Kenneth Brooks, the primary architect of the Washington Water Power Building complex, was born in Kansas and moved west after graduating in 1940 from the University of Illinois with a degree in architectural engineering. Drawing upon experience and travel in Europe and New York, Brooks would become a Pacific Northwest leader in modernist architecture, which was somewhat new to Spokane and to eastern Washington more generally in the 1950s. For Spokane, through his practice, community involvement, and writing, Brooks advocated for a better understanding of the potential for the built environment to improve civic life, both in the quality of residential life and with respect for the natural environment—ideas outlined in his Spokane: A Place in the Sun, which he completed in 1959. Bruce Walker, a native of Spokane and recent graduate of the Harvard Graduate School of Design, assisted with the design. Brooks and Walker employed several architects on the project, many of whom would go on to receive commissions around Spokane in successive years, particularly for commercial and public work. Walker also teamed with Halprin on the design of Ferris House on Spokane’s South Hill at this time.
The building has become more commonly associated with Brooks, however, for it was Brooks who received the commission for this $7.5 million project after providing Washington Water Power with an overall facilities plan in 1954. The project became one of 12 award-winning projects during Brooks’s long architectural career, and may have been among his most successful projects as it was only one of two to receive a national award from the American Institute of Architects. The building also received national and international acclaim at the time of its construction, as it was featured in Architectural Forum, the Encyclopedia De L’Urbanisme (France), and Architecture und Wohnform (Germany).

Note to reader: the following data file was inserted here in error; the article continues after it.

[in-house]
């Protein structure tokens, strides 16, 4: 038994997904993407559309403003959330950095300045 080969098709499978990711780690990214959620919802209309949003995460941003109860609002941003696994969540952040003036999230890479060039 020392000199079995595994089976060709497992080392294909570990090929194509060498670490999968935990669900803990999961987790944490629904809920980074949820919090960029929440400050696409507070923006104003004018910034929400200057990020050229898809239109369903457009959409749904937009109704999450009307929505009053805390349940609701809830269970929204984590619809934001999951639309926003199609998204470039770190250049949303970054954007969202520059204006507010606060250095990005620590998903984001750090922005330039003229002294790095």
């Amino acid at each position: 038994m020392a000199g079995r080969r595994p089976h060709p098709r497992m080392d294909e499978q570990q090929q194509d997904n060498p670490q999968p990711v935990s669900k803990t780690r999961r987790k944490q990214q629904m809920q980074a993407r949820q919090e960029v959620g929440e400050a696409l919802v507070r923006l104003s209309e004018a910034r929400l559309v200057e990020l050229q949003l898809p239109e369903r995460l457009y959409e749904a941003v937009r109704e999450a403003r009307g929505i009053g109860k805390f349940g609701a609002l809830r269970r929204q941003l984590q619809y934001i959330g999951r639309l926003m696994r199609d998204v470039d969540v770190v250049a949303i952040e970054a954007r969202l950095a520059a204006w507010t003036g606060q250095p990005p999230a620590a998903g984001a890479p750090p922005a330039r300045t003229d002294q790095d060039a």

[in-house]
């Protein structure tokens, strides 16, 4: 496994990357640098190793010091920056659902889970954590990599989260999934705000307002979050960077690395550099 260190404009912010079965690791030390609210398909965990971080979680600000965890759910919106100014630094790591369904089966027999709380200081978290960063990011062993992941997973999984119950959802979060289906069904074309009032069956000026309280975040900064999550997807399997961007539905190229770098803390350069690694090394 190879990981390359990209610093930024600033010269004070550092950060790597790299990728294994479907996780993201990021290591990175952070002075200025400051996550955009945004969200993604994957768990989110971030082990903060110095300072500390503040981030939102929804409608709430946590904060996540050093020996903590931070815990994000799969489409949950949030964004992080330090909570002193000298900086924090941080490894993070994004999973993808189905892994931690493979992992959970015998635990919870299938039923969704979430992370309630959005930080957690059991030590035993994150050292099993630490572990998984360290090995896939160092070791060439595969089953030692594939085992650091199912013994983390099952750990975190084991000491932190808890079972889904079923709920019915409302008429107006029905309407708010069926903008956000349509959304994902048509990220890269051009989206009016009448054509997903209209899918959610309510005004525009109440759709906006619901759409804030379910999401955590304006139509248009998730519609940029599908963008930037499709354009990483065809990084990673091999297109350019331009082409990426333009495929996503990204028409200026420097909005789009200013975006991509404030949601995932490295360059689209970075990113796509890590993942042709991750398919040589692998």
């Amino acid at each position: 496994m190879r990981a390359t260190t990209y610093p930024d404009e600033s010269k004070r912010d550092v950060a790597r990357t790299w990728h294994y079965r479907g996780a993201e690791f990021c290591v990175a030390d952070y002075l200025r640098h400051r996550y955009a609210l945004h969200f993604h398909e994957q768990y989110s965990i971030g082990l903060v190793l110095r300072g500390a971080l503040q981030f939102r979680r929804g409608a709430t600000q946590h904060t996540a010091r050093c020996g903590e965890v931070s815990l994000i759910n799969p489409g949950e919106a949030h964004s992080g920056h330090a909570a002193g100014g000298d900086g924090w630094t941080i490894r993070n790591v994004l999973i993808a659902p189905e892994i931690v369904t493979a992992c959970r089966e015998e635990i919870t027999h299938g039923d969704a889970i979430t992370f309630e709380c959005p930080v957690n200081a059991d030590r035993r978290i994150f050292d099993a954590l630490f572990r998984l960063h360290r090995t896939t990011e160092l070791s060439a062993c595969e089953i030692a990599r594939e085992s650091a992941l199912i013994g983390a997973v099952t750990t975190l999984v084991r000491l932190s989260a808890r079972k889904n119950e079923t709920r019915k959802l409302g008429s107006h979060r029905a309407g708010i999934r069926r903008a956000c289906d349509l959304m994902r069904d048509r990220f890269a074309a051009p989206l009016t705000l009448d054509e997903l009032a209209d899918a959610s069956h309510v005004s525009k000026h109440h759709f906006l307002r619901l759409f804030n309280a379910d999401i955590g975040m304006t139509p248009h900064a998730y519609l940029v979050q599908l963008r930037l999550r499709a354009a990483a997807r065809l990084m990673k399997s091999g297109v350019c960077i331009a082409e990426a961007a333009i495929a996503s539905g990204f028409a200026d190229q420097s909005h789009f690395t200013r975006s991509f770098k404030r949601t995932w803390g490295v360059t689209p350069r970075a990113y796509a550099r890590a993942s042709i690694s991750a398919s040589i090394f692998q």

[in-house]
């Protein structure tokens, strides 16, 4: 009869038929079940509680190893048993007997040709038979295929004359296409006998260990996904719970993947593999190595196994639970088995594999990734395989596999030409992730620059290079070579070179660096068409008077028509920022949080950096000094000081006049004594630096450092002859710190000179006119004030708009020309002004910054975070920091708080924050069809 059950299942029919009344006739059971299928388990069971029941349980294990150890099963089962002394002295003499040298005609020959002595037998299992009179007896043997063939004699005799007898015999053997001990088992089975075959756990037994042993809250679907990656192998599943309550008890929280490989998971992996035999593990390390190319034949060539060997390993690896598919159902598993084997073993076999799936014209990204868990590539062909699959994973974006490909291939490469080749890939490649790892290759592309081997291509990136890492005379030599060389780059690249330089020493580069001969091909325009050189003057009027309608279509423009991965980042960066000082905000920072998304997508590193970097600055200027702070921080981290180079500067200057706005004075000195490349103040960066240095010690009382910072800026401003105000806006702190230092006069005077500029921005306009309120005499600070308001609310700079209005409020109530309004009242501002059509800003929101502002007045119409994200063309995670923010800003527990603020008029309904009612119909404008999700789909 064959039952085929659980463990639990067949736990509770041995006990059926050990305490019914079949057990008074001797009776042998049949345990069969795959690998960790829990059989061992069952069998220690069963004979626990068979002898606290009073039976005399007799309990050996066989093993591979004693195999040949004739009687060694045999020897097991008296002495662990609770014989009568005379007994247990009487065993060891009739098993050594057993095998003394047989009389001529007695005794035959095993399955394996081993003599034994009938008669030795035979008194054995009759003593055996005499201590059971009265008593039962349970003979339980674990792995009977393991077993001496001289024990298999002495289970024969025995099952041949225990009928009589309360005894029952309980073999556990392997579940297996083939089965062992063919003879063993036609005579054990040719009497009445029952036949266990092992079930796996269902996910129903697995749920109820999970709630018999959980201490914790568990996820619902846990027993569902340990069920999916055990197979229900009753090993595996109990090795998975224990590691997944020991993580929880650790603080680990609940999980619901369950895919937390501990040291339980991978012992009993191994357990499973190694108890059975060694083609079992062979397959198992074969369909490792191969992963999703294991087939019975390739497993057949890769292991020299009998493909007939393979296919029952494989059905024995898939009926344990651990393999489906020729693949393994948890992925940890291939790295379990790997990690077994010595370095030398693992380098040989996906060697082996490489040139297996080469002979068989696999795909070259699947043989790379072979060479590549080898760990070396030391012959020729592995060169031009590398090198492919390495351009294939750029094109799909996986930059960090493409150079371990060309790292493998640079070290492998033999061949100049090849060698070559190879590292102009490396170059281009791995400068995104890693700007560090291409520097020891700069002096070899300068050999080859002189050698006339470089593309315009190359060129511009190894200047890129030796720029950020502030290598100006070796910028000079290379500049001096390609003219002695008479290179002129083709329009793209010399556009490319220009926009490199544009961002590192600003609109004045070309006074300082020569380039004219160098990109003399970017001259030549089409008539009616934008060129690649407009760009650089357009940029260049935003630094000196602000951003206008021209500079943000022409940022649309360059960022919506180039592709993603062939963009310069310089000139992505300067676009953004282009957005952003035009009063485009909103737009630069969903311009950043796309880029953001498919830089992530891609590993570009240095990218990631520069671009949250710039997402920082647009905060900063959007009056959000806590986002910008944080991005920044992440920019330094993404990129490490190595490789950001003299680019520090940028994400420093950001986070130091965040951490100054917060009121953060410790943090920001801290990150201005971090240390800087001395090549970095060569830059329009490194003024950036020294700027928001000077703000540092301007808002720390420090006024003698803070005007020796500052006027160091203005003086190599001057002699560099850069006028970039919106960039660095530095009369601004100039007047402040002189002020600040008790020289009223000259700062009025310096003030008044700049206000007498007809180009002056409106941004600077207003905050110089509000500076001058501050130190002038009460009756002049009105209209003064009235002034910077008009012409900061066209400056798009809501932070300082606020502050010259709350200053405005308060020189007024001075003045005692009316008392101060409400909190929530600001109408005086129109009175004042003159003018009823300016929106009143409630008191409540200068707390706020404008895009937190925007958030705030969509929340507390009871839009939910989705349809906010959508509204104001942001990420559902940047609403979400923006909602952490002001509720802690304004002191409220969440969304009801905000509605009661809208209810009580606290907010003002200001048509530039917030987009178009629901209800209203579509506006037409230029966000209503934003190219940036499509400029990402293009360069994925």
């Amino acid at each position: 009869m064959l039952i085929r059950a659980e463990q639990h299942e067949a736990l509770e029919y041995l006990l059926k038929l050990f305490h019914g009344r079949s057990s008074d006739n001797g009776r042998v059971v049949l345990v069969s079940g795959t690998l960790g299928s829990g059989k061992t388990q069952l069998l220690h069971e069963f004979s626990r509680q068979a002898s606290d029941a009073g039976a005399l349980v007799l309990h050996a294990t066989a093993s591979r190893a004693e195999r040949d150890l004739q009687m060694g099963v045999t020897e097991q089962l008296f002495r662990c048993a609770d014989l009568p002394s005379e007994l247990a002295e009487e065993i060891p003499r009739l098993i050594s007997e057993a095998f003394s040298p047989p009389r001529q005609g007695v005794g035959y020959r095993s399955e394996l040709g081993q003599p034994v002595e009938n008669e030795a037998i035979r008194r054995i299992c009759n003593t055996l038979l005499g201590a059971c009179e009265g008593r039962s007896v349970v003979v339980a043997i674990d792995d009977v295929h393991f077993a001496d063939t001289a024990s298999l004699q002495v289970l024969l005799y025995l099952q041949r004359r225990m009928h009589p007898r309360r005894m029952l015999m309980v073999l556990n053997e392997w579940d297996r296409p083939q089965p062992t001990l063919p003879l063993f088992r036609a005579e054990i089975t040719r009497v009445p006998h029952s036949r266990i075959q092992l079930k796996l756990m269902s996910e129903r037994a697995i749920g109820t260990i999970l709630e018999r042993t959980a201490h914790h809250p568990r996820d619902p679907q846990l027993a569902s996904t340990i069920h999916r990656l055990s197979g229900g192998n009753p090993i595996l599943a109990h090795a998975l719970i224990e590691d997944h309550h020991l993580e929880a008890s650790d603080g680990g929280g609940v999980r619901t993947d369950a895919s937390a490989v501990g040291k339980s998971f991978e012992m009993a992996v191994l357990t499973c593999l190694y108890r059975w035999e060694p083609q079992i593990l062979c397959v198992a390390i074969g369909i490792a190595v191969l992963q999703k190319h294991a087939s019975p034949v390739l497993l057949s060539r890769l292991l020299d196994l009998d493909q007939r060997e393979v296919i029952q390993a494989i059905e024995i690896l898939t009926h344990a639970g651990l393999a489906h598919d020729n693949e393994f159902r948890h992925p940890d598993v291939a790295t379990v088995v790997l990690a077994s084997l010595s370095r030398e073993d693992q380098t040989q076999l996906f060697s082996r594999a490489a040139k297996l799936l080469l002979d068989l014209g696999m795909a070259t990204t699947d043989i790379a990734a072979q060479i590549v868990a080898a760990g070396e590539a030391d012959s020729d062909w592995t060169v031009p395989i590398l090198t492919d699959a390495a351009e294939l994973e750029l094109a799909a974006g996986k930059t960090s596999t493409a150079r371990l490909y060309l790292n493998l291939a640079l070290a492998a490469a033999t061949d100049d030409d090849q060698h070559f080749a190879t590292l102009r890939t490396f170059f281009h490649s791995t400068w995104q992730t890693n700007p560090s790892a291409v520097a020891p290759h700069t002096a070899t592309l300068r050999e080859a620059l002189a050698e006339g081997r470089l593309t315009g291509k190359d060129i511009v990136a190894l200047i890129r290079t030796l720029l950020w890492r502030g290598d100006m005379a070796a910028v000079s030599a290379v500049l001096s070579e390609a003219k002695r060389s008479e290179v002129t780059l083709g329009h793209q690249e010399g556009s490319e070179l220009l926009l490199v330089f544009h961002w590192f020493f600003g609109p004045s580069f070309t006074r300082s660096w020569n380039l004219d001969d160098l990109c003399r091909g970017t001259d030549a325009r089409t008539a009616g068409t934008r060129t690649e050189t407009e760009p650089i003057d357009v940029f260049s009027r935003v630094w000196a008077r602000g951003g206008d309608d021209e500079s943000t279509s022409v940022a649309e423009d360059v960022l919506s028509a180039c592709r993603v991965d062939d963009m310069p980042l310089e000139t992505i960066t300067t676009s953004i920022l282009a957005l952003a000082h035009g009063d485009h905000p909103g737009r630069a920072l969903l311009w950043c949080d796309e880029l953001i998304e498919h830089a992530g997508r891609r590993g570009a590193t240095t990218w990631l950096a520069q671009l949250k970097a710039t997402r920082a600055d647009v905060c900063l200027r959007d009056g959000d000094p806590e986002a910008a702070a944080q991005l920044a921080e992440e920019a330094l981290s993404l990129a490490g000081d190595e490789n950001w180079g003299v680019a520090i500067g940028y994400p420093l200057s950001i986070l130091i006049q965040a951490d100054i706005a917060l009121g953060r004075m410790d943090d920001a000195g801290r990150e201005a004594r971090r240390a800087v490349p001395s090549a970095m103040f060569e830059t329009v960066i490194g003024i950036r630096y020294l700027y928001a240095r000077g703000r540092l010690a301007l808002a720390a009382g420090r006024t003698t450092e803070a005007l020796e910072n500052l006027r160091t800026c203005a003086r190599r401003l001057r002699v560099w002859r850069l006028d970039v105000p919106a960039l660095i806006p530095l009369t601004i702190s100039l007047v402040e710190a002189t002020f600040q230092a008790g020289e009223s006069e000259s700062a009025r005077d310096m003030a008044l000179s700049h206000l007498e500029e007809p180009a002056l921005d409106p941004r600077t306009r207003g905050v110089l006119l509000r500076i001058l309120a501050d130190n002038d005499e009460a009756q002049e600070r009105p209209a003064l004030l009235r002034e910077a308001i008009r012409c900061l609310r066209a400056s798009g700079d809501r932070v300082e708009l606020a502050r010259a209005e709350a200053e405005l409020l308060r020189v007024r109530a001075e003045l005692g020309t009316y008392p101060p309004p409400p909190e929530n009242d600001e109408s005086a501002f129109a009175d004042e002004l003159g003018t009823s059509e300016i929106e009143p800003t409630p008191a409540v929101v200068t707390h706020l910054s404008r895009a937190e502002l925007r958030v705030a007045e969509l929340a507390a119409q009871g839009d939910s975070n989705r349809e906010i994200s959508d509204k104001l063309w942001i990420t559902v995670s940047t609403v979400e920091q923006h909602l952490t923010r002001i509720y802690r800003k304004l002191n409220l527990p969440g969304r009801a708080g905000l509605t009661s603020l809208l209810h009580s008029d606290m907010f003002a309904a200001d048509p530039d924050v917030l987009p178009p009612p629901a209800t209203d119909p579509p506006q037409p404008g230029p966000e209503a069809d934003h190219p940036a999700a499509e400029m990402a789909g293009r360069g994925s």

The Avista Corporation Headquarters building underwent extensive internal upgrades and remodeling from 2012 through 2015, including a thorough rehabilitation by the McKinstry Company of its heating, ventilation, and air conditioning systems, for which it achieved LEED certification. Beyond routine maintenance and signage changes indicating shifting ownership, the exterior of the main building and the landscape have been little altered since their original construction, and the complex remains an excellent example of midcentury architecture in Spokane.
American Institute of Architects. Mid-Century Architecture in America: Honor Awards of the American Institute of Architects, 1949-1961. Baltimore: Johns Hopkins Press, 1961.
Brooks, Kenneth W. “The Architect’s Role in the Small City.” AlA Journal (March 1961).
Houser, Michael, “Brooks, Kenneth and Edna, House,” Spokane County, Washington. National Register of Historic Places Nomination Form, 2004. National Park Service, U.S. Department of the Interior, Washington, D.C.
“Kenneth Brooks Spokane.” Obituary. Spokesman-Review (Spokane, WA), August 10, 1996.
Komara, Ann. Lawrence Halprin's Skyline Park. New York: Princeton Architectural Press: 2012.
Painter Preservation, helveticka, Spokane Historic Preservation Office, City of Spokane/Spokane Historic Landmarks Commission. Spokane Mid-20th Century Architectural Survey Report. City of Spokane Mid-20th Century Modern Context and Inventory, August 2017.
Rogers, Adrian. “New Exhibit Explores Mid-Century Architecture in Spokane.” Spokesman-Review (Spokane, WA), March 3, 2013.
Walker, Peter, and Melanie Louise Simo. Invisible Gardens: The Search for Modernism in the American Landscape. Cambridge: MIT Press, 1994.